Last week EU leaders came to a compromise deal on climate and energy targets for 2030. The targets are an important signal ahead of the Paris meeting next year, where a global climate deal is due to be signed. The emissions target will be revisited after the Paris meeting.
EU agreed to cut greenhouse gases by “at least” 40% of 1990 levels by 2030. The 2030 targets will follow existing 2020 targets that the EU is on track to meet (-20% from 1990 level). Targets will be based purely on domestic cuts – countries cannot use international offsets. Poland has won concessions in the agreement, including free allowances under the EU ETS. Poland argued that Europe, which accounts for only 10% of global emissions, should not commit to deeper emission cuts before the rest of the world does.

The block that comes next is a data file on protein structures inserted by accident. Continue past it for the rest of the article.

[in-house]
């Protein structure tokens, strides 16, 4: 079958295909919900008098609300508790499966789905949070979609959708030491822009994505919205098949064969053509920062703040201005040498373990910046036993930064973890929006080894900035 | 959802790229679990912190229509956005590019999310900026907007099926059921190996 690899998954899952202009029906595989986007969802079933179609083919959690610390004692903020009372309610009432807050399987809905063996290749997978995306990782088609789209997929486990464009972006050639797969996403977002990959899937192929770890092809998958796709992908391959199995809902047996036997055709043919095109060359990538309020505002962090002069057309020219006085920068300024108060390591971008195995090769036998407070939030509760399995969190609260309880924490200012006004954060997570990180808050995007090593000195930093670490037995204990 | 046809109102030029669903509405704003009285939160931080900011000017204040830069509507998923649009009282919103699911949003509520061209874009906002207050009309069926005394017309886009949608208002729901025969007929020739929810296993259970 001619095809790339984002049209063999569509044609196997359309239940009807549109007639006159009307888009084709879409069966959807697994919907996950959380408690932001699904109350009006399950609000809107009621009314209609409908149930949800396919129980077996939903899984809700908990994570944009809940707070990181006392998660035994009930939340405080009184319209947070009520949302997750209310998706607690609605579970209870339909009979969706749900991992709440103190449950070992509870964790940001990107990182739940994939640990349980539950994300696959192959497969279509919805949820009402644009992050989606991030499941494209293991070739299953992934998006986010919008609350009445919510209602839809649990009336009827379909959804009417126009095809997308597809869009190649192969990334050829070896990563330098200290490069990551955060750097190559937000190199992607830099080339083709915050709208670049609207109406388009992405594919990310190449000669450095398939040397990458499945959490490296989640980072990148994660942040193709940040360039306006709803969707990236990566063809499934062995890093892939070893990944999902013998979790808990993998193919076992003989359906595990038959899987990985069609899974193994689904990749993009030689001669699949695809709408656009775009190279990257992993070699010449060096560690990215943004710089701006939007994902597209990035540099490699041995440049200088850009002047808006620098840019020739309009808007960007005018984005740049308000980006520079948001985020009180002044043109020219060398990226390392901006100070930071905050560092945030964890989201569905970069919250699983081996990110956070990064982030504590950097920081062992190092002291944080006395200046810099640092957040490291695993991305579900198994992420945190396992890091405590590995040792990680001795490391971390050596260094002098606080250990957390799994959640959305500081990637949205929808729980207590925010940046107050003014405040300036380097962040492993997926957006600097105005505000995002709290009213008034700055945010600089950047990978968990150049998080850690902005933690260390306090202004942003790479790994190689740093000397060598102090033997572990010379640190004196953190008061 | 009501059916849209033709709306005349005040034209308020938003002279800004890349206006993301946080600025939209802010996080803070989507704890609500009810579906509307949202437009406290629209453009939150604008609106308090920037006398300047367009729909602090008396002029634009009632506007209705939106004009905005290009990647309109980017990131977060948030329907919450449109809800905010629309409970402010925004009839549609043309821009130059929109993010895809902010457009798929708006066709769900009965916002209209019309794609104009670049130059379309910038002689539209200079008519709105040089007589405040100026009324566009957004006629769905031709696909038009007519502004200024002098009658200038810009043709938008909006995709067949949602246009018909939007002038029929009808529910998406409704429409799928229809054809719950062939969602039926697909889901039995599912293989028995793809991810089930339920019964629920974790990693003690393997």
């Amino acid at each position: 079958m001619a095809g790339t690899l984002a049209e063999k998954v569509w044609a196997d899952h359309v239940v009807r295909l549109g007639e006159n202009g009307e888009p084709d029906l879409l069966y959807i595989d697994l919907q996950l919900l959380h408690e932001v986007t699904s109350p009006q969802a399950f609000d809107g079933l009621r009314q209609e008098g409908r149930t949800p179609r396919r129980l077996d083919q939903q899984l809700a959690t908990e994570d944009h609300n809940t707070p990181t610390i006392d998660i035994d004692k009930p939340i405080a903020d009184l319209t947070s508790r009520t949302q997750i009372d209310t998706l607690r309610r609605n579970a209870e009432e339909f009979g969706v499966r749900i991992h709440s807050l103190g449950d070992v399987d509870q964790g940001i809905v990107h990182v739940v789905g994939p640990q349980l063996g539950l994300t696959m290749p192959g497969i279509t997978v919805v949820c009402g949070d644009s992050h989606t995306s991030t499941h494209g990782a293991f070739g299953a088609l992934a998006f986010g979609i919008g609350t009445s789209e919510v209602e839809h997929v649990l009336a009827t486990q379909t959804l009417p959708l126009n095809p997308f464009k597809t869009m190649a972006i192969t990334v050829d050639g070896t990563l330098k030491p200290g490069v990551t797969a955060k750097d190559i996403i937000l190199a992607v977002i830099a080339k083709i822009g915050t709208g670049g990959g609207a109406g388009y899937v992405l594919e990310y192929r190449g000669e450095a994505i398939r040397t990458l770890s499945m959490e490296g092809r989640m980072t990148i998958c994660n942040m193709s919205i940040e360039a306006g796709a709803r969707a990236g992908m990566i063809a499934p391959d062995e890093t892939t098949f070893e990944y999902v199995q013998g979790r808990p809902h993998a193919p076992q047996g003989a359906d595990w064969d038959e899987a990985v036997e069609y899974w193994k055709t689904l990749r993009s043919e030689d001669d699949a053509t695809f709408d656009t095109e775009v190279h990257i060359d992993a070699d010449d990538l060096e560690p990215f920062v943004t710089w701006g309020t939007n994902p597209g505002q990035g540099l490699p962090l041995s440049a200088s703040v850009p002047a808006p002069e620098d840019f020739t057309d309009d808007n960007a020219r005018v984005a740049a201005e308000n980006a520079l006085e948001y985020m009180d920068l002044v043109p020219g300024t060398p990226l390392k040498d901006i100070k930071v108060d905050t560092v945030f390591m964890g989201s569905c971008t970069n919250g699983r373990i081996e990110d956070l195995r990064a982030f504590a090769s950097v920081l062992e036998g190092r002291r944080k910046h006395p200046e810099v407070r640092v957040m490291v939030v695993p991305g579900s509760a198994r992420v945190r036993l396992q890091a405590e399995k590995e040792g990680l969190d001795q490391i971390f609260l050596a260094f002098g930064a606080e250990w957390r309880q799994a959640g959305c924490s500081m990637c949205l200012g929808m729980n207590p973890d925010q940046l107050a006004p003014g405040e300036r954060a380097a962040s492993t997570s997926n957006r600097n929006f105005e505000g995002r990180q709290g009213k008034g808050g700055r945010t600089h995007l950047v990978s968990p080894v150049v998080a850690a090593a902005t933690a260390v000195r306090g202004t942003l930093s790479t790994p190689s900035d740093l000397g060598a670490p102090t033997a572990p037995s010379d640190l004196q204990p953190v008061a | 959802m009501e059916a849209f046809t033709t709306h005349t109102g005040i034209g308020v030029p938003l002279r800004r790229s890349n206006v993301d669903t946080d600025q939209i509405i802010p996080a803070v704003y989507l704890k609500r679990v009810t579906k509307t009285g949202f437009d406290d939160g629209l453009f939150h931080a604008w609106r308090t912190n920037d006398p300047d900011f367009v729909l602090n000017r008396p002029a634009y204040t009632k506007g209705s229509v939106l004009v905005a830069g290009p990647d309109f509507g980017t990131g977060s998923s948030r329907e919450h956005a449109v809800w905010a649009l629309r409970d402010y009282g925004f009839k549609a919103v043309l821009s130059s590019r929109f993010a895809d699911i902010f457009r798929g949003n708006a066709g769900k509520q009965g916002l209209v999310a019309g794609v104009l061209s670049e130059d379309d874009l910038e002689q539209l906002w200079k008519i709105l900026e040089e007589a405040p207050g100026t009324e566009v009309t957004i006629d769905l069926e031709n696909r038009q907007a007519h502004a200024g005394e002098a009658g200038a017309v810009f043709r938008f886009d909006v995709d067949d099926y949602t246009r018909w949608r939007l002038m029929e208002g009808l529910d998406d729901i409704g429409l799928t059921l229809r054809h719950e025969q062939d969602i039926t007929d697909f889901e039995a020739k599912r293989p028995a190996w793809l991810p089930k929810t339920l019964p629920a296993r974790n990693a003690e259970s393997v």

The EU has also agreed an EU-wide renewable energy target of at least 27%, and to cut energy use by at least 27% against business-as-usual. The efficiency target was diluted from a 30% proposal and will be non-binding.
For the gas business the efficiency target is the most significant. EU scenarios on different targets for energy efficiency show that the agreed reduction in energy use would reduce gas consumption by 15% while coal use would be maintained. For the most ambitious target of 40% cut in energy use, gas consumption would be nearly halved.